There are two issues that complicate our search for perfect justice. First of all, most of us would admit it is highly unlikely that our concept of justice is flawless. Secondly, we evaluate other societies and people using our own sense of justice; if there is any discrepancy, we tend to assume the other person is unjust.
This is problematic when we contemplate what God permits in this world. The difficulty can be summarized as follows:
- Our sense of justice is imperfect
- If we acknowledge this, then we must realize a perfectly just being will not always conform to our sense of justice.
Keeping these two points in mind, there is an additional reason we may think God is unjust …
We often determine whether whether something should be permitted or not based on consequences. For example, consider if you and a friend had the same knowledge and foresight about a significant upcoming event. The two of you may reach similar conclusions about how to deal with the situation. However, what if your friend could foresee consequences stemming from this event the following year, but you could not? Due to your limited knowledge, your friend’s perspective and decisions might appear to be unjust compared to your own. Now, what if your friend knew the consequences of the same event over the next thousand years? Clearly, there would be a significant disparity in how the two of you handled the same situation. Consider the implications of this if God is omniscient, knowing all that it is logically possible to know.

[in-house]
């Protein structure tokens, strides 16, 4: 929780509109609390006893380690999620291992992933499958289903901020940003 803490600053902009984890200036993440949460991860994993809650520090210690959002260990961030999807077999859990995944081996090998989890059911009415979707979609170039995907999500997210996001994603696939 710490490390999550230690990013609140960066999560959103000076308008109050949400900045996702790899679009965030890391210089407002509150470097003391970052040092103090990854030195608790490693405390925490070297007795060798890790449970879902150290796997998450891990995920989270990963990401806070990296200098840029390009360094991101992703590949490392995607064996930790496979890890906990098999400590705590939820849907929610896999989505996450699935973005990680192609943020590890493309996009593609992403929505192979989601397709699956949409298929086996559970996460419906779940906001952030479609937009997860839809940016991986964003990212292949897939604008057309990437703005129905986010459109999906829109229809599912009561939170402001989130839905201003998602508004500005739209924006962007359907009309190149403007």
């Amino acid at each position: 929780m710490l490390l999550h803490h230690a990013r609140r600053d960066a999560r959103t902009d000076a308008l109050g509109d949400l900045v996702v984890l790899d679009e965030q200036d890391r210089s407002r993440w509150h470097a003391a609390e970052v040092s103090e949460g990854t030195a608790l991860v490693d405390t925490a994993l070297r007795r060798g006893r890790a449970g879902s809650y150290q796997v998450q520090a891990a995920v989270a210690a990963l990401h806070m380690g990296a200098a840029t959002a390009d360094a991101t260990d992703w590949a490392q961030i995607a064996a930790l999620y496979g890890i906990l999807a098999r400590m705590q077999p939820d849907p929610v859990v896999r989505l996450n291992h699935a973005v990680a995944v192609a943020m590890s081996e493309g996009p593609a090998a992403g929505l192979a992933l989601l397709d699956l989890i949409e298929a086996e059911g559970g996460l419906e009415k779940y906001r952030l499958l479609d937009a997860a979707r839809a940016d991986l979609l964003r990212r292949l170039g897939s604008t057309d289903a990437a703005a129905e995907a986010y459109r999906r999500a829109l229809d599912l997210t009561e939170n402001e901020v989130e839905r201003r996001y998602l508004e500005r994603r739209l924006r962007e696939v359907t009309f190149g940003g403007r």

To summarize, we can conclude the following:
- The greater the disparity in foresight between two people, the more likely one will appear to be unjust to the other.
- The disparity in knowledge between us and an all-knowing being is enormous.
- As a result, God will sometimes appear to be unjust.
Even though God loves you more than you can possibly comprehend, you may feel that He can’t be bothered to give you the time of day. There will be events that happen in your life or in this world that you believe are completely unjustified. Conversely, there will be things that didn’t happen to you that you believe should have. Because of our less than perfect concept of justice and minuscule foresight, a flawlessly just and all-knowing God may appear to be unloving and unfair.
Contrary to the ‘prosperity gospel’ that claims we should all be healthy billionaires, you may find yourself living in a hole in the ground, completely destitute and enduring a load that seems almost unbearable. This is where faith must step in. You will need to decide whether to accept Christ’s statement of love for you when He said,
“Greater love has no man than this, that he lay down his life for his friends“. John 15:13
For Further Reading:
Kirk Durston, The Consequential Complexity of History and Gratuitous Evil, Religious Studies (2000)
Kirk Durston, The Failure of Type-4 Arguments From Evil, in the Face of the Consequential Complexity of History, Philo (2006), 8, No. 2.
Kirk Durston, The Complexity of History and Evil: A Reply to Trakakis, Religious Studies (2006)